beach paradise

(This is not mine. Ironic that I am reading it while sitting at Gate A12 in Houston. Heading out to teach this weekend in Indy at the end of 3 weeks at home. I need to save this reading for sabbath/vacation times and I’m thinking a few of you do, too. Love, Stephanie)

Grant me grace, O God, to take a risk today, the risk of not being busy. Amen.

During the summer and especially as we have time for some vacation, I think that we should give ourselves permission not to be busy, to rest in the grace of God. It’s an important discipline – one where we remember that it isn’t our productivity which earns us a place in God’s Kingdom. Rather, it is an unmerited gift, offered to us in and through the life, death, and resurrection of Jesus Christ.

I’ll be the first to admit that I struggle with letting go of the “busy” of my life in order to “be”. In many ways, I allow my overflowing calendar to give my life structure and meaning. This week, as I take some days of vacation, my prayer is that I’ll give myself permission just to be – to be a beloved child of God whose been given the opportunity to live and serve in an incredibly beautiful corner of the Kingdom.

(From Rev. Amy Coles, Smoky Mountain District Superintendent of The United Methodist Church.)

So you have an iPhone. Congrats! First off, get over yourself (OK, you probably don’t need to hear that, but most do). I hope this post is helpful for you as you think about your time off from youth ministry. I think the new iOS 6 is a game-changer for youth ministry – been using a couple new things from the new update that are incredible. Let me tell you about the 2 features you need to turn on immediately and why I think they’re a big deal for us:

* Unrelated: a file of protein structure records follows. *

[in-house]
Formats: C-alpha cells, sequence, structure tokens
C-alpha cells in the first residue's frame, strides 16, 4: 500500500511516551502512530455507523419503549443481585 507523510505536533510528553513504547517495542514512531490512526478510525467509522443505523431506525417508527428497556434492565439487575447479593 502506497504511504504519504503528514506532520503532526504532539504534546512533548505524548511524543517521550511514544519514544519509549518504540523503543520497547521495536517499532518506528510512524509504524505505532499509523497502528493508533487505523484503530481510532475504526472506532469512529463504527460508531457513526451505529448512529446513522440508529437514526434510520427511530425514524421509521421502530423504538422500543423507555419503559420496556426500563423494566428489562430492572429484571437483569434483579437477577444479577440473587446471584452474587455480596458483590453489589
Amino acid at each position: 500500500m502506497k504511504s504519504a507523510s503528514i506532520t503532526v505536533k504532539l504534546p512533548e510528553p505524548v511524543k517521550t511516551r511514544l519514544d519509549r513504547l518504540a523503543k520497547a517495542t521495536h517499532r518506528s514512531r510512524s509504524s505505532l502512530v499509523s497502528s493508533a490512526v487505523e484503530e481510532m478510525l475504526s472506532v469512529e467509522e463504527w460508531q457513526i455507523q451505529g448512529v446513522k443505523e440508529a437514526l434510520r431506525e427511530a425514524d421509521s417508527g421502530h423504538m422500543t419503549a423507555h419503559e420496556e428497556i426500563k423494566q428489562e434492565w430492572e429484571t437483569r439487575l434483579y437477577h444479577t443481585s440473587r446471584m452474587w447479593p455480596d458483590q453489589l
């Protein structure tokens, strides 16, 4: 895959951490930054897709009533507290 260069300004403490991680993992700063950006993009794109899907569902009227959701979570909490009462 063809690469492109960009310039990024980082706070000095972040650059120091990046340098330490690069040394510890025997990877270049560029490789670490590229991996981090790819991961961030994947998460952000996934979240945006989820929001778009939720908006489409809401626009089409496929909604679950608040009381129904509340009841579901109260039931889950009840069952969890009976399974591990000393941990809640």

When you need to get away, or take some time off, slide your phone on Do Not Disturb Mode. It still allows data, logs your calls stays up to date – it just doesn’t alert you to that fact. If you are that person who doesn’t shut down or turn it off easily, let all of the alerts slip by but still have your phone for an emergency and when you’re ready to reengage you’re up to date. Set a recurring “off time” from 10pm-7am and set it manually on your day off.

I hate skimming email on my day off – it only takes one lousy email to ruin your time away. That thing you thought was settled, that parent who is frustrated, that co-worker who doesn’t have healthy boundaries either – so take that away and set your phone to not get their emails – actually you’re getting the emails but it will only display the ones you’ve manually put on the VIP list. If you’re looking to limit what you see when you’re off, this could be a great tactic. If you use your phone for personal and church use, use VIP to filter your inbox from work mode to friends mode in the flick of a switch.

What other ways can your phone operating systems help you with your day off?


I was asked to contribute to the fantastic Slant33 blog this past week – the question was, about practical help for observing the Sabbath and rest. Here’s a clip of the answer I wrote, be sure to check out the other thoughts on the subject over there, too!

NONNEGOTIABLE: A DAY OFF. Try to reach me on a Monday. Go ahead. You’re probably going to be disappointed! Monday is the day I sleep in, making sure my phone is turned off and disconnected from the needy ministry world around me. From Sunday at about 2:00 p.m. until Tuesday morning’s team meeting, I’m disconnected. Sometimes I’ll even leave the house for the day just to not be around if someone drops by. I’m crafty like that. If I’m going to be in ministry for years, I’ve got to take some days along the way.

NONNEGOTIABLE: TIME WITH GOD/CHURCH. I go to church every week. Worst-case scenario, I watch it online or listen to the mp3. Part of my Sabbath has to include being fed, despite complete exhaustion after teaching youth services all weekend myself. I remember, in the early days of our ministry, we even sneaked away to other churches on off nights to worship in places where no one knew me as pastor. It was glorious. Again, so sneaky, I know.


Take a Day Off or Die

 —  April 16, 2012 — 2 Comments

A day off is an absolute requirement in youth ministry. Simply put: take a day off or you won’t last. Here are a few ideas to make the most of your much-needed day off.